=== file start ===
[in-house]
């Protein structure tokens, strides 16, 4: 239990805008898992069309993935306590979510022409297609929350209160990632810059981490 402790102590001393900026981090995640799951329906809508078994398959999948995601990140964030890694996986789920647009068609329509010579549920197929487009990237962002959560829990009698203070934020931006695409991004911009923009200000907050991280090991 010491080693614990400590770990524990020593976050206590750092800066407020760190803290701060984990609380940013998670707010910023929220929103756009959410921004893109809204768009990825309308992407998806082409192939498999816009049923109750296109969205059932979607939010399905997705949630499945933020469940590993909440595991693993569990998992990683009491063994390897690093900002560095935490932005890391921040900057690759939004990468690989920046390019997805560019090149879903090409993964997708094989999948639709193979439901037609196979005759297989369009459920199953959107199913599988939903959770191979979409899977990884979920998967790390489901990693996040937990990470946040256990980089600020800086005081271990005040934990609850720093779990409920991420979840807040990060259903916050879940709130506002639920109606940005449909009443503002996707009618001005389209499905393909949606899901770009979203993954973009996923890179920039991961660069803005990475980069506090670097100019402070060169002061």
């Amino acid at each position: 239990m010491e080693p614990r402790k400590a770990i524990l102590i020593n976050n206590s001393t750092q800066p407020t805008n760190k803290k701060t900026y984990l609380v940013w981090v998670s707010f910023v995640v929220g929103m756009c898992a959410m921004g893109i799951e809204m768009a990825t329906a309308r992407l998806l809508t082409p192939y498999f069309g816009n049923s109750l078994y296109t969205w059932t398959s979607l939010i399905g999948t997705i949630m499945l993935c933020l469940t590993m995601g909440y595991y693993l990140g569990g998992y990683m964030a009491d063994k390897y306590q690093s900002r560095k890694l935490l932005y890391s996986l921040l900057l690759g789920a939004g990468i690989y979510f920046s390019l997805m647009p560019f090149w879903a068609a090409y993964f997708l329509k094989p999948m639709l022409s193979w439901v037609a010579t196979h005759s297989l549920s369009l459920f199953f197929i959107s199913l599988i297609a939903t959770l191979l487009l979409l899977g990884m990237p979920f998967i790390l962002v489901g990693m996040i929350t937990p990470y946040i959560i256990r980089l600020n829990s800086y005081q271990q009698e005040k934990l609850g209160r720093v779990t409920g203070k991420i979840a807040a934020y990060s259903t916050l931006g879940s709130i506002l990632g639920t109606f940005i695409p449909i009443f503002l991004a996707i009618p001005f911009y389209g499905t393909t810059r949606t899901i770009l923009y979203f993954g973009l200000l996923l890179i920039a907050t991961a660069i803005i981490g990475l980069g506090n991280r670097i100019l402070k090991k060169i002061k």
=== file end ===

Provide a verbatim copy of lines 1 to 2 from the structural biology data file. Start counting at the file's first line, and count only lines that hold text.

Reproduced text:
[in-house]
């Protein structure tokens, strides 16, 4: 239990805008898992069309993935306590979510022409297609929350209160990632810059981490 402790102590001393900026981090995640799951329906809508078994398959999948995601990140964030890694996986789920647009068609329509010579549920197929487009990237962002959560829990009698203070934020931006695409991004911009923009200000907050991280090991 010491080693614990400590770990524990020593976050206590750092800066407020760190803290701060984990609380940013998670707010910023929220929103756009959410921004893109809204768009990825309308992407998806082409192939498999816009049923109750296109969205059932979607939010399905997705949630499945933020469940590993909440595991693993569990998992990683009491063994390897690093900002560095935490932005890391921040900057690759939004990468690989920046390019997805560019090149879903090409993964997708094989999948639709193979439901037609196979005759297989369009459920199953959107199913599988939903959770191979979409899977990884979920998967790390489901990693996040937990990470946040256990980089600020800086005081271990005040934990609850720093779990409920991420979840807040990060259903916050879940709130506002639920109606940005449909009443503002996707009618001005389209499905393909949606899901770009979203993954973009996923890179920039991961660069803005990475980069506090670097100019402070060169002061």